Bip and his creator, Marcel Marceau, are back on Broadway for the first time since 1975. And high time, too! In the intervening years the incomparable French mime and his alter ego have toured the world and have visited North America on a number of occasions. They have been seen in films and on television. Now they are paying a six-week call on New Yorkers at the Belasco Theatre. ''Marcel Marceau on Broadway'' is a treat not to be missed.
From his traveling repertoire of more than 50 ''Style Pantomimes'' and ''Bip Pantomimes,'' Marceau chose a baker's dozen to launch his current New York season. Divided almost evenly between the two principal sectors of his wordless tales and sketches, they include several New York City and one American premiere in which Bip guest-stars with a traveling circus. He is the kind of star who brings down the house. Naturellement.
While the intricately blended elements of Marceau's art defy exact categorization, it is possible to make some broad distinctions. There are, for instance, pieces like ''The Dice Players,'' in which a crafty dicer wins, loses, and tricks his victims. ''The Amusement Park'' teems with diversified attractions and diversions, from the oompah band to the giant swings. ''The Public Garden'' is populated with familiar characters - the dog walker, the dandy, the policeman, and so forth all the way to my two favorites, the gabby, knitting gossip and her glum, nodding companion.
Occasionally, as in ''The Pickpocket's Nightmare,'' Marceau calls on his two assistants, Jonathan Lambert and Jean-Jerome Raclot, plus masking props, to create a surrealistic pantomime in which the terrorized dreamer supposes all sorts of ghastly elongations and truncations of arms and legs. On the other hand , it requires only a single panel behind which Bip, in ''Bip Plays David and Goliath,'' can appear on one side as the lyric sheepherder and on the other as the huge Philistine. This is still one of Marceau's most delightful conceptions.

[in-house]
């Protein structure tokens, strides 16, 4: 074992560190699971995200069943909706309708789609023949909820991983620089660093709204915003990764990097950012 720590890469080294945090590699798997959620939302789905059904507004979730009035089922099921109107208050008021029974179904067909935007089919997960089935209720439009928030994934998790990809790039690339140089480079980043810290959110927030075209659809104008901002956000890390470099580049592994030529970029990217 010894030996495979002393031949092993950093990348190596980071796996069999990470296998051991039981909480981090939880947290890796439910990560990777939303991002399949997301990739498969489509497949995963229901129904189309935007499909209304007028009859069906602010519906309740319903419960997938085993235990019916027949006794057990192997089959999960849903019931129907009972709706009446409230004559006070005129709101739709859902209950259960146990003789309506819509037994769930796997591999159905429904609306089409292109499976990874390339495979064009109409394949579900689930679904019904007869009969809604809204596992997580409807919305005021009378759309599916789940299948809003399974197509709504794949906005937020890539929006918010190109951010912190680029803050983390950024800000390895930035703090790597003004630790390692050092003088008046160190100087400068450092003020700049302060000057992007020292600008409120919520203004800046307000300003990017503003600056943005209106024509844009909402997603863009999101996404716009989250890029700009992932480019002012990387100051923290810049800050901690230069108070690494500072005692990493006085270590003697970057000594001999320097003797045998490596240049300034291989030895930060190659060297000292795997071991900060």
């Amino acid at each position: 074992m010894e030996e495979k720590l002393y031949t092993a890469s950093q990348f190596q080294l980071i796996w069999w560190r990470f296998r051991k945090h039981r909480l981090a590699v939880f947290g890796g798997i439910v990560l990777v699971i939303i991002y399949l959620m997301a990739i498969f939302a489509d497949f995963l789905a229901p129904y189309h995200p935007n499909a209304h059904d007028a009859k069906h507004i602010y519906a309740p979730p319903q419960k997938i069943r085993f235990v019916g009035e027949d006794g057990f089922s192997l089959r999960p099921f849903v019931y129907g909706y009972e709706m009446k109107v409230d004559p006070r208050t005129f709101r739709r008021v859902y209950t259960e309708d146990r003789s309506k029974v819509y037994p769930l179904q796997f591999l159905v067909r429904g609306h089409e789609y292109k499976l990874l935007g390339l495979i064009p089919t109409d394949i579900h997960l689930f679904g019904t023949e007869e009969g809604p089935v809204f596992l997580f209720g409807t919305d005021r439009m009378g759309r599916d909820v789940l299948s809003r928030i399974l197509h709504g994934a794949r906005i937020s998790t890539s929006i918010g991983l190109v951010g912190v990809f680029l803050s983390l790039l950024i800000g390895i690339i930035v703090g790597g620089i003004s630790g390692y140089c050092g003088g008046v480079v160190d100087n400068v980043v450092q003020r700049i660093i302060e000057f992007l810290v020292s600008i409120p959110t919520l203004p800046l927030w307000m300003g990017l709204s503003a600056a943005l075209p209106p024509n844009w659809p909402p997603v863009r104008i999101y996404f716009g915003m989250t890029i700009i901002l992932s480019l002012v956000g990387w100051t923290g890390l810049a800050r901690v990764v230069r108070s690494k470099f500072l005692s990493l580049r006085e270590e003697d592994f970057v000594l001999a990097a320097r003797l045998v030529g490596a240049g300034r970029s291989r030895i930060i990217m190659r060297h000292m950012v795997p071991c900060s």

For psychological drama, nothing in the repertoire surpasses the self-imprisoning torment of ''The Maskmaker,'' in which the maker struggles to remove a grimacing image. ''The Angel,'' being seen by New York audiences for the first time, soars with seraphic lyricism as Marceau portrays a heavenly creature's flight, descent into lower and lower regions, and final exultant recovery of altitude.
Besides the American premiere of ''Bip, Great Star of a Traveling Circus,'' the opening bill at the Belasco includes two works not previously seen here. In ''Bip Travels by Train,'' Bip does everything from sharing his lunch to almost losing his ticket; in ''Bip and the Dating Service,'' the hopeful client is propelled into a social whirl beyond his wildest dreams. Marceau has also revived ''Bip as a Soldier'' (last performed in 1965), which proceeds from Chaplinesque recruithood to battlefront tragedy. This moving evocation of war's horrors closed the initial program.
As always in a Marceau stage adventure - and that is what he shares with his audiences - the most lasting impression is one of universal humanity. The mood extends from the ridiculous to the sublime, with an endless projection of intermediate bold and subtle shadings. Bip is Marceau's Everyman, fumbling, stumbling, always striving. The bright red flower in his battered top hat is like Cyrano's white plume. It is uncrushable and enduring.
Welcome, Marceau! Bienvenue, Bip!